St. Vincent Healthcare's Dr. Erica Bruen discusses new Aspirin guidelines for stroke, heart attack
Billings, MT - We all know, or perhaps are, that person who has taken aspirin because they believe that it will help prevent them from having a stroke or a heart attack. Why not, right?
For anyone who hasn’t heard all of the news about Aspirin over the last few months, here’s a recap:
Doctors previously recommended taking low-dose aspirin to patients who were at an increased cardiovascular risk to help prevent a heart attack, stroke or vascular event.
Keep in mind, we are talking about primary prevention. So this only applies to people who have not already had a heart attack or stent or open-heart surgery, stroke, vascular artery occlusion etc. Aspirin has been shown to be life-saving in those patients who are already in that cardiovascular disease category.
Last Fall 2018 there were 3 huge studies that came out looking closer at whether that advice for using aspirin for prevention was valid.
ARRIVE trial - 12,000 non-diabetic patients with cardiovascular risk factors… aspirin conferred no benefit in preventing heart attack or stroke, but did have an increased risk of major GI bleeding.
ASCEND trial - 15,000 middle-aged or older diabetic patients and found that serious vascular events were very slightly lower in the aspirin group, but the major bleeding rate was also higher in aspirin group.
ASPREE trial - 19,000 healthy elderly over 65-70 years old comparing aspirin to placebo and found that there was actually higher mortality in patients taking aspirin, primarily related to major hemorrhage, and noted increased death due to cancer in the aspirin group as well.
Fast forward to current time, the American College of Cardiology and the American Heart Association has released 2019 guidelines addressing these findings.
ACC/AHA 2019 guidelines:
Low dose aspirin should NOT be given on a routine basis to people over 70 years old without previous heart attack/stroke/vascular disease/stent etc. for the purpose of preventing heart attack, or to adults of any age at increased risk of GI bleeding.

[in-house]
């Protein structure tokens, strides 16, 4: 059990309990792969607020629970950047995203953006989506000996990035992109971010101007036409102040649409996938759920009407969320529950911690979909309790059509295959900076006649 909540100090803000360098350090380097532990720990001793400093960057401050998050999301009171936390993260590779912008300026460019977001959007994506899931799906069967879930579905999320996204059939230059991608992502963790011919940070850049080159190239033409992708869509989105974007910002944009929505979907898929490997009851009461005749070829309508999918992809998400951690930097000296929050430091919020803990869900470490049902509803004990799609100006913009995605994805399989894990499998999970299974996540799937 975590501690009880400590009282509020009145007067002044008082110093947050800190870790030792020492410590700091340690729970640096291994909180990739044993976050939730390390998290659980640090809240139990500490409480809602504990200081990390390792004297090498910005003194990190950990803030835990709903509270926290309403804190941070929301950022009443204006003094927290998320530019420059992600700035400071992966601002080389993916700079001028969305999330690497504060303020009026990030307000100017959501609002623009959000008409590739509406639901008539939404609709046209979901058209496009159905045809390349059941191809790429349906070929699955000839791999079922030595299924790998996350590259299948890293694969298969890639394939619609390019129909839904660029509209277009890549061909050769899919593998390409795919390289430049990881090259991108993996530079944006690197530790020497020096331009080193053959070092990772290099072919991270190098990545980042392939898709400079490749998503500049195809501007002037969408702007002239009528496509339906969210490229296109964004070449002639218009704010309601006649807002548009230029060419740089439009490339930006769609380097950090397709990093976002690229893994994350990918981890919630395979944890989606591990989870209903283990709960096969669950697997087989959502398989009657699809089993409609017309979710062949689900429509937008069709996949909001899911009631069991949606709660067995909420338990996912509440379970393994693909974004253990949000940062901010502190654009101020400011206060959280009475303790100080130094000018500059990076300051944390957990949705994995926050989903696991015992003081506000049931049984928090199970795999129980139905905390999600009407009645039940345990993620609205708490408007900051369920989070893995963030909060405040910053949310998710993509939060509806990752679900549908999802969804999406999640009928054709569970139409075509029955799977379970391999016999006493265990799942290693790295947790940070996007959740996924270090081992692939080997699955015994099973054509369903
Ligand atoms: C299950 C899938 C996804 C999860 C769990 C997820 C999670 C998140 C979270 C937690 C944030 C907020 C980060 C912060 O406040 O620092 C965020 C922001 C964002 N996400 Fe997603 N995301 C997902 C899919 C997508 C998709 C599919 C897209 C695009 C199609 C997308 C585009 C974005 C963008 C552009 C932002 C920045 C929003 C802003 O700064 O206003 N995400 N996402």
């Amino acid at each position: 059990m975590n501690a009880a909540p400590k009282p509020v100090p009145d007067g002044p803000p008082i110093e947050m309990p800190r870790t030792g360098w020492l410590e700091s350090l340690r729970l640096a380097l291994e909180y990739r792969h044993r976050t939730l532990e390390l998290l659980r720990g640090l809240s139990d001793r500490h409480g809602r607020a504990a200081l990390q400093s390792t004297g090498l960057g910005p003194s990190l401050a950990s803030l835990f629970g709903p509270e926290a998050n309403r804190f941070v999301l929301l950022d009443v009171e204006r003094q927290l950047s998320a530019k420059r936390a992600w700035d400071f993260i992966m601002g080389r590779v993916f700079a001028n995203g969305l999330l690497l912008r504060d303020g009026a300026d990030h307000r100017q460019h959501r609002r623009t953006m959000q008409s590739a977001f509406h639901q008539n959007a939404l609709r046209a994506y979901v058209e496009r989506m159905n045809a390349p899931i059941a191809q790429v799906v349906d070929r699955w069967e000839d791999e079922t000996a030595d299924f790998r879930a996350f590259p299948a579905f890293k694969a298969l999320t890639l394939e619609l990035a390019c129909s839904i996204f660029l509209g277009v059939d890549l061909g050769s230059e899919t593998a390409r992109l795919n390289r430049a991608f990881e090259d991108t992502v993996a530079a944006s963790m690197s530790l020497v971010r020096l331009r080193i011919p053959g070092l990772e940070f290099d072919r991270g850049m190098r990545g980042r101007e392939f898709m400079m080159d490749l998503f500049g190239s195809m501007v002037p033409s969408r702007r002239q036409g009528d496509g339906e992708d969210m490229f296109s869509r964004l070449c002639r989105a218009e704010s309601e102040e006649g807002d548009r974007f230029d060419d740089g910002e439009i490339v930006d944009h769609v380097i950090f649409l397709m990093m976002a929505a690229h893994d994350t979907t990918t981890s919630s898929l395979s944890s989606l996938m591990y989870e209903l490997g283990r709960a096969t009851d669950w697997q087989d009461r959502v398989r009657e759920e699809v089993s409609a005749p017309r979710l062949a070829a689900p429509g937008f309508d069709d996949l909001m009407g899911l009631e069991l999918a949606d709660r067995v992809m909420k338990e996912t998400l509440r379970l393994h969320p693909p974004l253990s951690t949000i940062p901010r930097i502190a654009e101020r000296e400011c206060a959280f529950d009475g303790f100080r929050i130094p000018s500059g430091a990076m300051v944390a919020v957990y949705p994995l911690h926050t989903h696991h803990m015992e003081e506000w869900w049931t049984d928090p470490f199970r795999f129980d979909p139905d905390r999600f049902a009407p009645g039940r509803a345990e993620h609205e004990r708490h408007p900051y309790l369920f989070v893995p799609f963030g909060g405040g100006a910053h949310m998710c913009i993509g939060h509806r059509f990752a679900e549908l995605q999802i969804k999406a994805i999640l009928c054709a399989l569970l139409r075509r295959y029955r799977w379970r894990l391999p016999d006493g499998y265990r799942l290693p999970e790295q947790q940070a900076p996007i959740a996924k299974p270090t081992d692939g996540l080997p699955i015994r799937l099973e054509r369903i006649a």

Low-dose aspirin can be considered in people age 40-70 with very high-risk cardiovascular disease but no increase risk of bleeding.
1. Talk to your doctor before making ANY changes to your aspirin.
2. If you have already experienced a heart attack, stroke, stents, vascular artery occlusion etc, these guidelines do not apply to you. Aspirin has been proven to be lifesaving in your category.
3. If you have not had a heart attack, stroke, stents, vascular artery occlusion etc, talk to your doctor about your individual risk of cardiovascular disease balanced with your age and your risk of bleeding to determine whether aspirin is right for you. Chances are, you might be better off without it.
4. Healthy lifestyle with healthy diet, exercise, blood pressure control, cholesterol control, blood sugar control, smoking cessation all outweigh the benefits of an aspirin for the prevention of heart and vascular disease in the majority of people.
Dr. Erica Bruen is an internal medicine physician at SCL Health Medical Group - Downtown Internal Medicine. Dr. Bruen completed her residency at the University of Utah Medical Center and was Chief Resident following her graduation from medical school at the University of Utah. She went on to become board-certified in the practice of Internal Medicine. Her focus on helping her patients improve their lives is evident as she encourages and supports them to make healthy choices through strong patient relationships and preventative health management. Warm and welcoming, Dr. Bruen is known for her quick smile, positive attitude and high level of engagement with patients and staff.
SCL Health is a faith-based, nonprofit healthcare organization dedicated to improving the health of the people and communities we serve. Founded by the Sisters of Charity of Leavenworth in 1864, our health network provides comprehensive, coordinated care through eight hospitals, more than 180 physician clinics, home health, hospice, mental health, and safety-net services in Colorado and the Montana Wyoming region.